For many of us, being a teenager and having to wear a swimsuit was not a fun thing.
Putting on a bikini at the age of 13 and then heading to the local pool caused a world of worry — how would other kids look at you and your body in this awkward stage of your life? These are the types of memories that can play into a case of low self-esteem that lingers around with you until adulthood.
So when Rachel Spencer, a life coach in New York City, took to Instagram one week ago to share a photo of her 13-year-old self, hiding her tummy while sitting down and wearing a swimsuit, her message didn't start on a happy note, but rather, a sad one.
"I’ve been sitting here trying to think of a good caption but this photo just makes me sad when I look at it," Spencer wrote beside the double image — one showing her teenage self with the words "low self-esteem" written under it, and the other side, a photo of her 26-year-old self with the words "self-love queen."
Rachel notes that societal influence was playing a role far too early in her life, and she wishes that hadn't been the case.
"Who taught her that at only 13 years old, her chubby little body was unworthy of a photographic memory? It definitely wasn't her parents or family, so who was it?" Spencer asked.
She goes on to recall being bullied in her youth for her weight. And not by other girls, but by boys, describing them as "threats." And as she grew older, it was images and messages in the media that began to knock her down.
"Things started to get better in middle school, but then came the media. *Knock Knock* Diet culture, fitness, cellulite cream — CELLULITE?? Why was a 13 year old worried about cellulite??? Because the media told her it was bad. That SHE was bad and needed to change," Spencer wrote.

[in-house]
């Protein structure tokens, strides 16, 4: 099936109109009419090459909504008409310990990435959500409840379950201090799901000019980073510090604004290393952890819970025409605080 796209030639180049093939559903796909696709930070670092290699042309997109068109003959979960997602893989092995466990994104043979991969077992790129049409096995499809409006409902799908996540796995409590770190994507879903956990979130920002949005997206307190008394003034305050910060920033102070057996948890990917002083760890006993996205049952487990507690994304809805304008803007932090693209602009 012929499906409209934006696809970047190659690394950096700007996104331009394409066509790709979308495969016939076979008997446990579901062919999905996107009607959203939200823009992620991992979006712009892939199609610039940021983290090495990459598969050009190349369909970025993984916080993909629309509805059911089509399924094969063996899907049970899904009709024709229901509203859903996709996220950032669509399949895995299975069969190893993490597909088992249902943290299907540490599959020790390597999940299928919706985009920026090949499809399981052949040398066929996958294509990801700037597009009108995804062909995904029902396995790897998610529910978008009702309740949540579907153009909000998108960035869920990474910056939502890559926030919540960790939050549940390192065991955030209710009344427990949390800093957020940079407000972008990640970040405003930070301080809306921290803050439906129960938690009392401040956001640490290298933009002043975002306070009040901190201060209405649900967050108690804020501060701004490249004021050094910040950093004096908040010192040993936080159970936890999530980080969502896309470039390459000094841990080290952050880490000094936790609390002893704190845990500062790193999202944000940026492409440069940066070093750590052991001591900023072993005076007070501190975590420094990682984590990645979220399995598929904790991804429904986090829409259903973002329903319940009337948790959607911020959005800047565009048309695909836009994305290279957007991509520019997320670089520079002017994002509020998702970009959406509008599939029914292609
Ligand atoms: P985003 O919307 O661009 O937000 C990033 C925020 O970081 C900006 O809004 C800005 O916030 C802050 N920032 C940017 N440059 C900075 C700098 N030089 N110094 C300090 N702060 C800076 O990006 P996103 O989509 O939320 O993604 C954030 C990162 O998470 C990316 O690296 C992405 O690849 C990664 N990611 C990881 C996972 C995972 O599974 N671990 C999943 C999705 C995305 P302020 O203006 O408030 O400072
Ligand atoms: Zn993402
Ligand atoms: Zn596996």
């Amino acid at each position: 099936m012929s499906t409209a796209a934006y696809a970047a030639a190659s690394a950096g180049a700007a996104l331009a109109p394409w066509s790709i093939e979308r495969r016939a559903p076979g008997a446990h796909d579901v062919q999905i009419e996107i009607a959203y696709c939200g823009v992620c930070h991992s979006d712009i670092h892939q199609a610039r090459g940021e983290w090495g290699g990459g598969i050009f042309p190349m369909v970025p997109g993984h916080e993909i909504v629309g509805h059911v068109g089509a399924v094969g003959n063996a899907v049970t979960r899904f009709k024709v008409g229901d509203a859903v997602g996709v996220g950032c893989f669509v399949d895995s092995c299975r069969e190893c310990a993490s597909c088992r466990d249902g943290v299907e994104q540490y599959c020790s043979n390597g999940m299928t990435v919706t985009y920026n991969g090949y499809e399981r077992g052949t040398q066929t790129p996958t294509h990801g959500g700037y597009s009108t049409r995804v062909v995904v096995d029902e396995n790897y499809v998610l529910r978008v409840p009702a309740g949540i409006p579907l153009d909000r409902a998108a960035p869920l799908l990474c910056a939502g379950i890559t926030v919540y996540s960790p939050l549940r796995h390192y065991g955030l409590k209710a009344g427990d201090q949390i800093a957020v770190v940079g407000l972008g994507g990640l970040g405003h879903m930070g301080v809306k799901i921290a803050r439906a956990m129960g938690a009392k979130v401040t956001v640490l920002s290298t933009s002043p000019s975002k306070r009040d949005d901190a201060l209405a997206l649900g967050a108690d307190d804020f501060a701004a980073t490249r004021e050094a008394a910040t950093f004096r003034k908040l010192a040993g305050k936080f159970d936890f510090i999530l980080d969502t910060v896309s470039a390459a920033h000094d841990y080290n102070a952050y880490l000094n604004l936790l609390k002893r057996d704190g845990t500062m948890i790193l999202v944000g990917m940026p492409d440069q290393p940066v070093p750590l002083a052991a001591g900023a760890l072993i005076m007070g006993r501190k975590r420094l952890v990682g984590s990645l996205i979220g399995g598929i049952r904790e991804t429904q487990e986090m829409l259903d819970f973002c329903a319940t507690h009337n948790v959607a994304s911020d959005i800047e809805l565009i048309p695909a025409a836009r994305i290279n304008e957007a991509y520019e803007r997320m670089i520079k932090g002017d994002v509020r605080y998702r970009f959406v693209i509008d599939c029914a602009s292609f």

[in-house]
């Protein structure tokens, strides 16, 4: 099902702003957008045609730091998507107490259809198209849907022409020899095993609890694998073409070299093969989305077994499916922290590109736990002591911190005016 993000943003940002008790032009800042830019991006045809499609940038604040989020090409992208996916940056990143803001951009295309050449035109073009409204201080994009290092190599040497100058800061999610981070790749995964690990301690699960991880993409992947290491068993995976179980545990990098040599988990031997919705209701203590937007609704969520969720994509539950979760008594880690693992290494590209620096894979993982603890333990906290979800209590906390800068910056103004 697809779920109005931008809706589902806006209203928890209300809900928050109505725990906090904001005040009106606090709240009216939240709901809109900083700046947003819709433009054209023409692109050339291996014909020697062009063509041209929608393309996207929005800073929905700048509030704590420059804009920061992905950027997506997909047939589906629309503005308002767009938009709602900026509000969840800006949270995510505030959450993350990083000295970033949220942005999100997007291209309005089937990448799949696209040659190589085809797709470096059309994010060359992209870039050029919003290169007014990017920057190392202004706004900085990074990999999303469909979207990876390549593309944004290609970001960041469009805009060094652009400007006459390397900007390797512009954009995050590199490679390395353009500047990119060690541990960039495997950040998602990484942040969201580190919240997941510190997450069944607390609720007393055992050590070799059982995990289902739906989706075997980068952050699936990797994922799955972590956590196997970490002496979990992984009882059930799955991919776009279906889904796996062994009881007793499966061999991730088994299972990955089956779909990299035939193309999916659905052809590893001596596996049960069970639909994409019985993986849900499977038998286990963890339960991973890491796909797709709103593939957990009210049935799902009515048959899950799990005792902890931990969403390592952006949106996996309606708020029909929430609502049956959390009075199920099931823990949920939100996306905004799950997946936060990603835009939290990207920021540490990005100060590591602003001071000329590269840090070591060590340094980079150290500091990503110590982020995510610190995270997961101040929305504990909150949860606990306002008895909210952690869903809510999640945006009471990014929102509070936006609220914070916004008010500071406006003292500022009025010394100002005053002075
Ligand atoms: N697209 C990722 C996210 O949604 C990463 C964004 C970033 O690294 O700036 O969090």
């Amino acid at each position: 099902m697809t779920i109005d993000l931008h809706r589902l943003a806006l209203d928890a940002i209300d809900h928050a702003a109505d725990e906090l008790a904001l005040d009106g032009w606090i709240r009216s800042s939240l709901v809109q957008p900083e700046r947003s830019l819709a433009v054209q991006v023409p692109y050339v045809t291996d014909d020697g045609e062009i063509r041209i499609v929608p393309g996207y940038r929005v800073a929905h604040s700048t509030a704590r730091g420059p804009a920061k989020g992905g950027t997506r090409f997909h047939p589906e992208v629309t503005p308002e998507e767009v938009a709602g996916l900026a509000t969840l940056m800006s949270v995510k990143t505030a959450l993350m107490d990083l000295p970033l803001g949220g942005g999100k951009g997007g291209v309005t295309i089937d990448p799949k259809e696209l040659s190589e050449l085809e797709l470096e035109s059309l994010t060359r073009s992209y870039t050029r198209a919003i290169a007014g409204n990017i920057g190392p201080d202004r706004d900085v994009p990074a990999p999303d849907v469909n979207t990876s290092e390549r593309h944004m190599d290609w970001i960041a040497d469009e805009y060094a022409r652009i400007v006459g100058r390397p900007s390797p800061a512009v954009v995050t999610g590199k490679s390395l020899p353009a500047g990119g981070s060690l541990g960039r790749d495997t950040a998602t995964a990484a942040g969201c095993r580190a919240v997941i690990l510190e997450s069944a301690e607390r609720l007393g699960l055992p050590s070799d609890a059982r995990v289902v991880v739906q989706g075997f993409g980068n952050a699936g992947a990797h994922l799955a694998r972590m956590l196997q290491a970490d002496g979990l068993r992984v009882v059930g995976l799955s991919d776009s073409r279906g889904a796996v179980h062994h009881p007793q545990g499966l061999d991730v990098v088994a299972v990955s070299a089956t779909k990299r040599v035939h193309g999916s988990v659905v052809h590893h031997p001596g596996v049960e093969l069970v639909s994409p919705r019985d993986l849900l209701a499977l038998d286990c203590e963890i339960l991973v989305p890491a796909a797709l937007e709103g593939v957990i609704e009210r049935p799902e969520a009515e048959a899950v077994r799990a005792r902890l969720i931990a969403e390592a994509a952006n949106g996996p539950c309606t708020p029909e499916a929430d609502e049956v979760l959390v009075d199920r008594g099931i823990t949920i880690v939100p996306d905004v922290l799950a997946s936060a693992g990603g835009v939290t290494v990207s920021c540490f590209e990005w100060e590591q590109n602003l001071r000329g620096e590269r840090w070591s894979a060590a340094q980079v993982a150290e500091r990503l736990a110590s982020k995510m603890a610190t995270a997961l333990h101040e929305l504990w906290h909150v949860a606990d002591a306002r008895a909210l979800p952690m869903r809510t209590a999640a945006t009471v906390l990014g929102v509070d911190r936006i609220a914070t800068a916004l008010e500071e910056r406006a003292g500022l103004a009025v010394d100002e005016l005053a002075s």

Like other body image heroes on Instagram, her reason for sharing a photo from a time that brought her pain is to remind others that their bodies are beautiful, and their imperfections always tell a story.
"There's a big difference between the closed off, hiding, young girl on the left and the carefree, happy, open girl on the right. And that difference is self love," Spencer said. "I taught it to myself. I had to. I had to find a way to be happy. The process wasn't quick. I'm still working on it at 26 years old."
And yes, for many women ashamed in their bodies, the journey towards self-love is a long road. One that takes years to reach. So Rachel's advice for accepting yourself just as you are? Throw on your bikini and smile!
"Don't feel the need to let other people's opinions ruin precious memories with your friends and family. Show your daughters what it's like to flaunt their flaws at the pool. No shame. You are BEAUTIFUL."
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